Show Business

Eric Horn, trade show director for the Professional Beauty Association, shares his improbable but inevitable ascent in the industry–and what he has in store for 2018.

Eric Horn’s involvement with the Professional Beauty Association (PBA) began so long ago that the organization wasn’t even formed yet. Now, nearly 23 years later, he serves a dual role: associate executive director of business development and North American trade show director for North American beauty events, including Cosmoprof North America (CPNA). Coming from the hospitality industry, where he coordinated conventions, the transition to trade show guru was perhaps natural–but in the beauty business, and the PBA in particular, he found a lifelong home.

It helps that PBA, as a powerful industry advocate with 50,000-plus members, never fails to keep Horn on his toes. Always on the lookout for improvement and innovation in the events arena, Horn ensures that each year the PBA’s mega-shows, International Salon & Spa Expo (ISSE) and CPNA, wow attendees and exhibitors alike. Beauty Store Business recently caught up with Horn to learn about his fated journey to joining the PBA–and what’s in store for the organization and its iconic trade shows this year.

A TURN OF EVENTS
Before the PBA, earlier organizations acted as industry advocates, including the Beauty & Barber Supply Institute (BBSI) for distributors, which held its Winter Buyers’ Conference (WBC) every January. In 1993, it landed at the Grand Hyatt Washington in D.C., and Horn, then employed at the property, became the convention services manager assigned to the account. “I took care of the entire show, from the day it was contracted to the final farewell,” he recalls. “Back then, BBSI had nine employees working in Fairfield, New Jersey: executive vice president Fred Polk, one general manager and several employees who ran the association and its events.”

The following year, fate would continue to work in strange ways. The WBC moved across the country, to the Manchester Grand Hyatt in San Diego, California, where Horn had been transferred; naturally, the BBSI group was again assigned to him. After another successful event, Polk took Horn to dinner and offered him a job for $1,000 more than his salary at the time; but, at 29 years old, a former lifeguard liv- ing four blocks from the beach and finally earning a livable wage, Horn was hesitant.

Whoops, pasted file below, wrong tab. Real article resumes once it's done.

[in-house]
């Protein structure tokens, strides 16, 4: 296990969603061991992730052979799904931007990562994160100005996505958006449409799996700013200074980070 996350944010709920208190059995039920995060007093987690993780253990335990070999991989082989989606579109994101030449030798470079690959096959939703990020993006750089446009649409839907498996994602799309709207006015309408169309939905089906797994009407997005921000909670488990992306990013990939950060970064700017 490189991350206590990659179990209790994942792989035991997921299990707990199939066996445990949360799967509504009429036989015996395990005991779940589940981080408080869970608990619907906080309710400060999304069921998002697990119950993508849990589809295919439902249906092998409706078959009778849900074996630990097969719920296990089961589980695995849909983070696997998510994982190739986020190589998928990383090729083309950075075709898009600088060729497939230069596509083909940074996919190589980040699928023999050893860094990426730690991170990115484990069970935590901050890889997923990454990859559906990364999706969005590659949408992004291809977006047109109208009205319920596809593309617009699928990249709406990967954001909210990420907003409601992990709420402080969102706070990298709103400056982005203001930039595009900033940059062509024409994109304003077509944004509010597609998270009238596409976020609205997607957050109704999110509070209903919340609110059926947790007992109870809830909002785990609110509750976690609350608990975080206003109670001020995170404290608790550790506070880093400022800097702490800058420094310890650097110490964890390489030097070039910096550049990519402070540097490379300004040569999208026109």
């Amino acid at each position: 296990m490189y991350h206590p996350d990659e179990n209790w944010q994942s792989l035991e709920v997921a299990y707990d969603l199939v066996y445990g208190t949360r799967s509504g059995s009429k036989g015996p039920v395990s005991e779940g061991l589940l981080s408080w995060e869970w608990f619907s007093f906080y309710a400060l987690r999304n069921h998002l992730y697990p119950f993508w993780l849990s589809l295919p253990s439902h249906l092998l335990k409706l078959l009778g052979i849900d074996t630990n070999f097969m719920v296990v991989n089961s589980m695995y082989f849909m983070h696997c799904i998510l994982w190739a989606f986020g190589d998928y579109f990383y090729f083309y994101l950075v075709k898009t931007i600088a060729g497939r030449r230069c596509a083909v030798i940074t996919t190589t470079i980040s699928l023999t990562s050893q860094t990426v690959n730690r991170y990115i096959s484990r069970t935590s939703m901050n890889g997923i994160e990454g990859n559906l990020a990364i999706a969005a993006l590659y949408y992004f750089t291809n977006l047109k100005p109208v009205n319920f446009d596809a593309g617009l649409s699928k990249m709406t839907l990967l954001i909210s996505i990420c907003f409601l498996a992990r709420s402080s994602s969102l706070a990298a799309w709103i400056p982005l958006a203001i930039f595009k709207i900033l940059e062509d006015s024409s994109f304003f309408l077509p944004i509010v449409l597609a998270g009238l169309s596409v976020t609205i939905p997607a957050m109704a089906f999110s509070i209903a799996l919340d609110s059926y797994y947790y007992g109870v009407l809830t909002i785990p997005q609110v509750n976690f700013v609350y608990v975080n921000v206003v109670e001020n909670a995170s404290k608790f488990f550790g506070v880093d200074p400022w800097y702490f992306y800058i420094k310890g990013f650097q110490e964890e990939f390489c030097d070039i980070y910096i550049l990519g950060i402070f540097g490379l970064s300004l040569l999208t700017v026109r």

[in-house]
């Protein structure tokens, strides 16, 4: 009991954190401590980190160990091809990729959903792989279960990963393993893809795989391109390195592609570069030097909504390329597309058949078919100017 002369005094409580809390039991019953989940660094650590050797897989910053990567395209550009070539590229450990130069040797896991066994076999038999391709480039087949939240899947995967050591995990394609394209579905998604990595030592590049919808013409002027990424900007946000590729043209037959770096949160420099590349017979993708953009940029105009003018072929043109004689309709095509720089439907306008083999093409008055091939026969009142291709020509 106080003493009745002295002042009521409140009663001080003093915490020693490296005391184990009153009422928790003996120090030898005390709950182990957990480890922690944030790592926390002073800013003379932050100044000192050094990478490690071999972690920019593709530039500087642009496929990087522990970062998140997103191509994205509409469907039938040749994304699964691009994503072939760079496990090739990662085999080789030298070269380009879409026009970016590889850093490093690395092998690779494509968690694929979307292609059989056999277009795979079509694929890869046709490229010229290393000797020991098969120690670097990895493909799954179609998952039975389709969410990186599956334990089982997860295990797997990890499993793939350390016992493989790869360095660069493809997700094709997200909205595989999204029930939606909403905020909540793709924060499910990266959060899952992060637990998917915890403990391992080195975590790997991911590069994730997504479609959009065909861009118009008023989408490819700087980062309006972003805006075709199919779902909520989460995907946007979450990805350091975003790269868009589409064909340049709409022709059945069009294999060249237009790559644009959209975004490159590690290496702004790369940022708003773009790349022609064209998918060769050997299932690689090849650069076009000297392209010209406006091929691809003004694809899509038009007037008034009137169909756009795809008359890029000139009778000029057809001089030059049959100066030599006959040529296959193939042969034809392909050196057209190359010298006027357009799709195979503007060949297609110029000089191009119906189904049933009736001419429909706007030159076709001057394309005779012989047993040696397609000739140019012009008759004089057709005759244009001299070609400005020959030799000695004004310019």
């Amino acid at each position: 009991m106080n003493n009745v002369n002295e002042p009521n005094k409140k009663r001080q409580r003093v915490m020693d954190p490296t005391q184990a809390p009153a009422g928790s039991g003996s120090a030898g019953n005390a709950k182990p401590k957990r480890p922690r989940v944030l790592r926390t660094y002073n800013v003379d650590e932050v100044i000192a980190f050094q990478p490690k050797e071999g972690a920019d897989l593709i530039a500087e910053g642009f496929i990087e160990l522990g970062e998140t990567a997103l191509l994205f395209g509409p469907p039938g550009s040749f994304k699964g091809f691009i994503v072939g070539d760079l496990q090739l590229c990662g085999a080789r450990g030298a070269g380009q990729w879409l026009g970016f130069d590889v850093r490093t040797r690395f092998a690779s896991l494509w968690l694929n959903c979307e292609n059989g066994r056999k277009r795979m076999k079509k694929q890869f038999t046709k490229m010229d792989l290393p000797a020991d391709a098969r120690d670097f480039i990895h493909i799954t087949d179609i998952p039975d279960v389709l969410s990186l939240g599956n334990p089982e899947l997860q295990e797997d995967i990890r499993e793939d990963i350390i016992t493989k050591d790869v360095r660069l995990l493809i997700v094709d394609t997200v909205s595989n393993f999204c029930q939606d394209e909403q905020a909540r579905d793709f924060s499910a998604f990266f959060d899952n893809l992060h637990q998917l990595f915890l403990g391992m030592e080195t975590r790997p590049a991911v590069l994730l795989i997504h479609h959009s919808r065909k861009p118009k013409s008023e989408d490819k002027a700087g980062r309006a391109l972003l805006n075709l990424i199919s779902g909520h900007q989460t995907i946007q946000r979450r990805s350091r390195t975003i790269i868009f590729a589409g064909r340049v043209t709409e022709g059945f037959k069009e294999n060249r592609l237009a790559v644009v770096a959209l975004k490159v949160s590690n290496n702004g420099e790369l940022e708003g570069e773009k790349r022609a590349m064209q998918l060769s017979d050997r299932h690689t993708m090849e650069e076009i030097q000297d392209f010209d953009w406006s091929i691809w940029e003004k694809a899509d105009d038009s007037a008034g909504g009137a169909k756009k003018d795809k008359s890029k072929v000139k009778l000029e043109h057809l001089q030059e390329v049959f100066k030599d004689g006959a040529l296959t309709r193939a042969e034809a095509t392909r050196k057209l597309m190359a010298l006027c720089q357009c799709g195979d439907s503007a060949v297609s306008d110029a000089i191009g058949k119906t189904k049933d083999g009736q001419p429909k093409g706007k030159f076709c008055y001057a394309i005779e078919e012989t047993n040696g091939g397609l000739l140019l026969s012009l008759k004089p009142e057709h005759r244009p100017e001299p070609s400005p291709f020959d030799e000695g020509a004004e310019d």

A year later, he’d be promoted to associate director of catering and convention services of the Hyatt Burlingame in the San Francisco area. In town for a board meeting, Polk invited Horn to lunch. “I pulled up in my new car, a gently used, spotless, white 1989 BMW convertible, roof down, radio blaring, and saw his face; it was priceless,” Horn laughs. “I had an idea he was going to ask again, so pulling up in a seemingly expensive car gave him pause; he thought he knew my salary.”

Still, Polk remained persistent–and came armed with a better offer. Though he now admits his “amazing” raise would be a pittance by today’s standards, he was excited for the new adventure. Fittingly, there would be one more twist in the tale as Polk threw in a minor detail: The entire association was moving to Scottsdale, Arizona. Horn told himself he’d take the position for two years, max, and move on.

FAMILY TIES
In August 1995, seven of the original nine BBSI employees moved to Arizona; the team added an assistant for Polk, and an accountant named Steve Sleeper (now executive director of the PBA). In 1999, still operating as BBSI, the organization built its 20,000-square-foot member headquarters. With 15 employees, it occupied half of the building; today, it’s 75 percent, with more than 35 employees, a state-of-the-art conference center and the PBA Foundation’s heritage museum.

PBA was eventually formed by the merger of BBSI and the American Beauty Association, and incorporated The Salon Association in 2002 and the National Cosmetology Association in 2010. “It’s unified; we represent the entire beauty industry,” Horn explains. “I think my favorite part of the journey has been the relationships I have with our members. I pretty much grew up in this industry, and they’ve seen me through family crises, my personal bests and disappointments, and our collective successes. It’s a family atmosphere.”